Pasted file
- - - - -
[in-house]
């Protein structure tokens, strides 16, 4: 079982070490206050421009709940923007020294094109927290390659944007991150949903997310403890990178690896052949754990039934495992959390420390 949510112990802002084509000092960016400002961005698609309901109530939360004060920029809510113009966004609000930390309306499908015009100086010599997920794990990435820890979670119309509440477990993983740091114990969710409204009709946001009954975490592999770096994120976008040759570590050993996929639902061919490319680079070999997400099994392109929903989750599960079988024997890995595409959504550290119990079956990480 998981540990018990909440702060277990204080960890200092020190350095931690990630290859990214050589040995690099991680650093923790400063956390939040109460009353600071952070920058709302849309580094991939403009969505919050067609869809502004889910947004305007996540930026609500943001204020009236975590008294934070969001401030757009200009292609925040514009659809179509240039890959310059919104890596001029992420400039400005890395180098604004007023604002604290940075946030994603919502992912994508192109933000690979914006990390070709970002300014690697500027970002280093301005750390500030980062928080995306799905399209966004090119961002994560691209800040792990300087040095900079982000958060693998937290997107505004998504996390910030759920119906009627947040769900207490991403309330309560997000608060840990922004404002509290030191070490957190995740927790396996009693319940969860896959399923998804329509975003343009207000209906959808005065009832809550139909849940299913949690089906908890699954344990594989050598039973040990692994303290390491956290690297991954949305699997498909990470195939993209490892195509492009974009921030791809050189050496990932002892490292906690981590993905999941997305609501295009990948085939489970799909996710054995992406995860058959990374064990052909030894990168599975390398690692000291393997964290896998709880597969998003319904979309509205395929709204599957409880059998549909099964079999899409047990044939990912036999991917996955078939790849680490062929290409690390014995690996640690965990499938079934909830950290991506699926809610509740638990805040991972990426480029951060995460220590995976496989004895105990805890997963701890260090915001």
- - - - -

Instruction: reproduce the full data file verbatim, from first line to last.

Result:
[in-house]
């Protein structure tokens, strides 16, 4: 079982070490206050421009709940923007020294094109927290390659944007991150949903997310403890990178690896052949754990039934495992959390420390 949510112990802002084509000092960016400002961005698609309901109530939360004060920029809510113009966004609000930390309306499908015009100086010599997920794990990435820890979670119309509440477990993983740091114990969710409204009709946001009954975490592999770096994120976008040759570590050993996929639902061919490319680079070999997400099994392109929903989750599960079988024997890995595409959504550290119990079956990480 998981540990018990909440702060277990204080960890200092020190350095931690990630290859990214050589040995690099991680650093923790400063956390939040109460009353600071952070920058709302849309580094991939403009969505919050067609869809502004889910947004305007996540930026609500943001204020009236975590008294934070969001401030757009200009292609925040514009659809179509240039890959310059919104890596001029992420400039400005890395180098604004007023604002604290940075946030994603919502992912994508192109933000690979914006990390070709970002300014690697500027970002280093301005750390500030980062928080995306799905399209966004090119961002994560691209800040792990300087040095900079982000958060693998937290997107505004998504996390910030759920119906009627947040769900207490991403309330309560997000608060840990922004404002509290030191070490957190995740927790396996009693319940969860896959399923998804329509975003343009207000209906959808005065009832809550139909849940299913949690089906908890699954344990594989050598039973040990692994303290390491956290690297991954949305699997498909990470195939993209490892195509492009974009921030791809050189050496990932002892490292906690981590993905999941997305609501295009990948085939489970799909996710054995992406995860058959990374064990052909030894990168599975390398690692000291393997964290896998709880597969998003319904979309509205395929709204599957409880059998549909099964079999899409047990044939990912036999991917996955078939790849680490062929290409690390014995690996640690965990499938079934909830950290991506699926809610509740638990805040991972990426480029951060995460220590995976496989004895105990805890997963701890260090915001």